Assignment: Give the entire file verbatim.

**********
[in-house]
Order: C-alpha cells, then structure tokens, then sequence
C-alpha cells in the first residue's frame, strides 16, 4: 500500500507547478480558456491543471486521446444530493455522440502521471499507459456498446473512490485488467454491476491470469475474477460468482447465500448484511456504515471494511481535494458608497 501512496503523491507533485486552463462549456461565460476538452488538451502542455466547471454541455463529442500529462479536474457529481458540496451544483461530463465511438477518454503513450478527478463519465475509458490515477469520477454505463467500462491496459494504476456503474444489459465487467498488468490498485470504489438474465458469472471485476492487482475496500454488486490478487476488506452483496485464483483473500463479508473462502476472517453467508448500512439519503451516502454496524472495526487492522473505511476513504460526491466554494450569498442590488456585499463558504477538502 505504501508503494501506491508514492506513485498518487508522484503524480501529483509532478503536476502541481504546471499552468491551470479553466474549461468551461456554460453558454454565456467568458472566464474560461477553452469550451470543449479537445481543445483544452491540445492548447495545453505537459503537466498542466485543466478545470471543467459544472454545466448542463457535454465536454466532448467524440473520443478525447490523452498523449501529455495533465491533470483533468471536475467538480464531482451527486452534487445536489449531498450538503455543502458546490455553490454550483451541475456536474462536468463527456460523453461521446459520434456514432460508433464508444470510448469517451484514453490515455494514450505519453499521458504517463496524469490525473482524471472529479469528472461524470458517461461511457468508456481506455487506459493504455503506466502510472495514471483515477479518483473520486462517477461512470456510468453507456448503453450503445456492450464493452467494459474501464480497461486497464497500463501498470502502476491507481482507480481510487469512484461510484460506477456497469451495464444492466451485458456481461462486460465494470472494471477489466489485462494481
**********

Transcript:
[in-house]
Order: C-alpha cells, then structure tokens, then sequence
C-alpha cells in the first residue's frame, strides 16, 4: 500500500507547478480558456491543471486521446444530493455522440502521471499507459456498446473512490485488467454491476491470469475474477460468482447465500448484511456504515471494511481535494458608497 501512496503523491507533485486552463462549456461565460476538452488538451502542455466547471454541455463529442500529462479536474457529481458540496451544483461530463465511438477518454503513450478527478463519465475509458490515477469520477454505463467500462491496459494504476456503474444489459465487467498488468490498485470504489438474465458469472471485476492487482475496500454488486490478487476488506452483496485464483483473500463479508473462502476472517453467508448500512439519503451516502454496524472495526487492522473505511476513504460526491466554494450569498442590488456585499463558504477538502 505504501508503494501506491508514492506513485498518487508522484503524480501529483509532478503536476502541481504546471499552468491551470479553466474549461468551461456554460453558454454565456467568458472566464474560461477553452469550451470543449479537445481543445483544452491540445492548447495545453505537459503537466498542466485543466478545470471543467459544472454545466448542463457535454465536454466532448467524440473520443478525447490523452498523449501529455495533465491533470483533468471536475467538480464531482451527486452534487445536489449531498450538503455543502458546490455553490454550483451541475456536474462536468463527456460523453461521446459520434456514432460508433464508444470510448469517451484514453490515455494514450505519453499521458504517463496524469490525473482524471472529479469528472461524470458517461461511457468508456481506455487506459493504455503506466502510472495514471483515477479518483473520486462517477461512470456510468453507456448503453450503445456492450464493452467494459474501464480497461486497464497500463501498470502502476491507481482507480481510487469512484461510484460506477456497469451495464444492466451485458456481461462486460465494470472494471477489466489485462494481